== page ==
Inundated by Nazis...and even more cops
reports on the lessons to draw from the counterprotest against a rally of neo-Nazis in a Georgia town--and the outrageous police response.
RESIDENTS OF the small town of Newnan, Georgia, about an hour south of Atlanta, were besieged by a frightening display of violent hate from neo-Nazis--and from police--on April 21.
Some 25 neo-Nazis marched in an annual "celebration" of Hitler's birthday of the National Socialist Movement (NSM), culminating in a nighttime rally at which they burned a large swastika.
But the 300 or so anti-fascists who gathered to oppose their hate were treated by the hundreds of police and other heavily militarized law enforcement officials on the scene as if it was the anti-racists who posed a threat.
The town's main thoroughfares were blocked off, and tiny residential streets were patrolled by SWAT teams atop military-style armored vehicles. As is predictable with such a large law enforcement presence, there were arrests--but it wasn't the Nazis who were the target, it was the counterprotesters.
Georgia law enforcement lived up to its reputation by arresting at least 10 anti-fascist protesters. In particular, officials cited a 1950s law against wearing masks as a pretext for several of the arrests.
The irony is that the law was enacted to crack down on Ku Klux Klan rallies.
"We were peacefully protesting, yet they put guns in our faces and told us to take our masks off. It made no sense," 19-year-old activist Jeremy Ortega, who was charged for wearing a mask, told the Atlanta Journal-Constitution.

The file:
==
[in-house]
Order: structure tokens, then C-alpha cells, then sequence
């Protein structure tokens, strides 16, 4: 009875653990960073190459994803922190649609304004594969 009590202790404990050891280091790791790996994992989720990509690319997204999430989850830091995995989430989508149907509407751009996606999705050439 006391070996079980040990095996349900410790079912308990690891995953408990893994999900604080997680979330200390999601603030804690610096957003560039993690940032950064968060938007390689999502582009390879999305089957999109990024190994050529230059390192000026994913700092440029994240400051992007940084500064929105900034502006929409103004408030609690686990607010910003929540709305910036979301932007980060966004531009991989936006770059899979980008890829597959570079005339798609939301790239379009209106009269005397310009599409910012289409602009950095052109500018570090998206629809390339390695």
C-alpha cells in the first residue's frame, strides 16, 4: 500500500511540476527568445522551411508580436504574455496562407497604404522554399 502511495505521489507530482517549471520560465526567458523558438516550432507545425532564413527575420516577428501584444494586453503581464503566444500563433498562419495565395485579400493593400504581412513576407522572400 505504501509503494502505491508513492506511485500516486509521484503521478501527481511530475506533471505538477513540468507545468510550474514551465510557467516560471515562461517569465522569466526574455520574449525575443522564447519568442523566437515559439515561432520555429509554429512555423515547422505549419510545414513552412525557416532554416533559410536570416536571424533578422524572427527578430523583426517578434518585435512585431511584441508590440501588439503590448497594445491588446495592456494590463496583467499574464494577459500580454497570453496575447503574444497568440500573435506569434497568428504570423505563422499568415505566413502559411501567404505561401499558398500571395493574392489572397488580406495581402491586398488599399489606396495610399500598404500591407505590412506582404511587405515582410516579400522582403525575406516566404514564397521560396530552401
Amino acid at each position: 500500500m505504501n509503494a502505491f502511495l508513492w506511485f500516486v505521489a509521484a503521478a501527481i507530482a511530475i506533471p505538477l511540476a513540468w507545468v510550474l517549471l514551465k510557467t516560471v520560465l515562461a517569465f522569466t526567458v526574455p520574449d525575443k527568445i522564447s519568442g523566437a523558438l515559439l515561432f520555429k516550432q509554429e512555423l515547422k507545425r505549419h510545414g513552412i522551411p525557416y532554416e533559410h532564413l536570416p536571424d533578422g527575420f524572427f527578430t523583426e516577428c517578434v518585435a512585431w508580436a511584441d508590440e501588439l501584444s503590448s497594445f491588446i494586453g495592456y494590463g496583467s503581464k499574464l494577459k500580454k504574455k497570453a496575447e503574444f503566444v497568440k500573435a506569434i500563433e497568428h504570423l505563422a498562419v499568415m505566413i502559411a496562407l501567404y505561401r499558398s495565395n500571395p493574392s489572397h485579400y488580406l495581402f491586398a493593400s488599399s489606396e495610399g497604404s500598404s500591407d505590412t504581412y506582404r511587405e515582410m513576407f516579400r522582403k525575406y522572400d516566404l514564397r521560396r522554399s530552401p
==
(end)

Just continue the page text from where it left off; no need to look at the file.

This is in stark contrast to the behavior of law enforcement at the Unite the Right rally in Charlottesville, Virginia, last year--where police stood by passively as violent white supremacists shot at, beat and physically intimidated anti-fascist protesters, culminating in the killing of anti-racist activist Heather Heyer.
In Newnan, police opted to enact a temporary military-style occupation and pre-emptively arrest anti-fascists.
Georgia Bureau of Investigation Director Vernon Keenan was smug, suggesting that protecting property was more important than protecting residents and activists from the neo-Nazis: "Making arrests in a volatile situation is never going to be pretty...We didn't have civil disorder, property damage. And we had just a few arrests. We are absolutely satisfied."
DESPITE THE overwhelming police presence, it's important to note that while the neo-Nazis applied for a permit for 50 to 100 people, they only managed to draw out some 25 and were easily outnumbered by a 10-to-1 margin by counterprotesters.
The racists had to be escorted into the park by a police brigade, and their planned event lasted less than half of its scheduled time. Clearly, they were not feeling very confident.
Following their hate rally, however, the NSM gathered at a nearby bar at night and, joined by members of the League of the South, burned swastikas. They were more confident on private property, under the cover of darkness.
A debate about if and how to confront the far right--whether to mobilize for a direct counterprotest--played out throughout the weekend. An event called #NewnanStrong was organized for the evening before the neo-Nazi rally as a festival aimed at promoting diversity and acceptance.
Children covered the sidewalks and the park that was to host the rally with sidewalk chalk with messages of acceptance.
The mainstream media predictably counterposed the "good" response of #NewnanStrong to that of the anti-fascist counterprotesters who turned out the following day. But many of the participants who counterprotested the neo-Nazis were wearing #NewnanStrong T-shirts. Grandmothers and young kids were among those who were out holding signs and making sure the Nazis knew they weren't welcome.
In other words, many of the residents felt both a festival and a protest were necessary.
As Kamilah, an anti-racist protester who came from Atlanta, said: "Even though the number and behavior of the cops was really intimidating, we're doing the right thing in standing up to the Nazis. We made sure they knew they are not welcome, even in the Deep South. There's nowhere else on earth I'd rather be today than in these streets."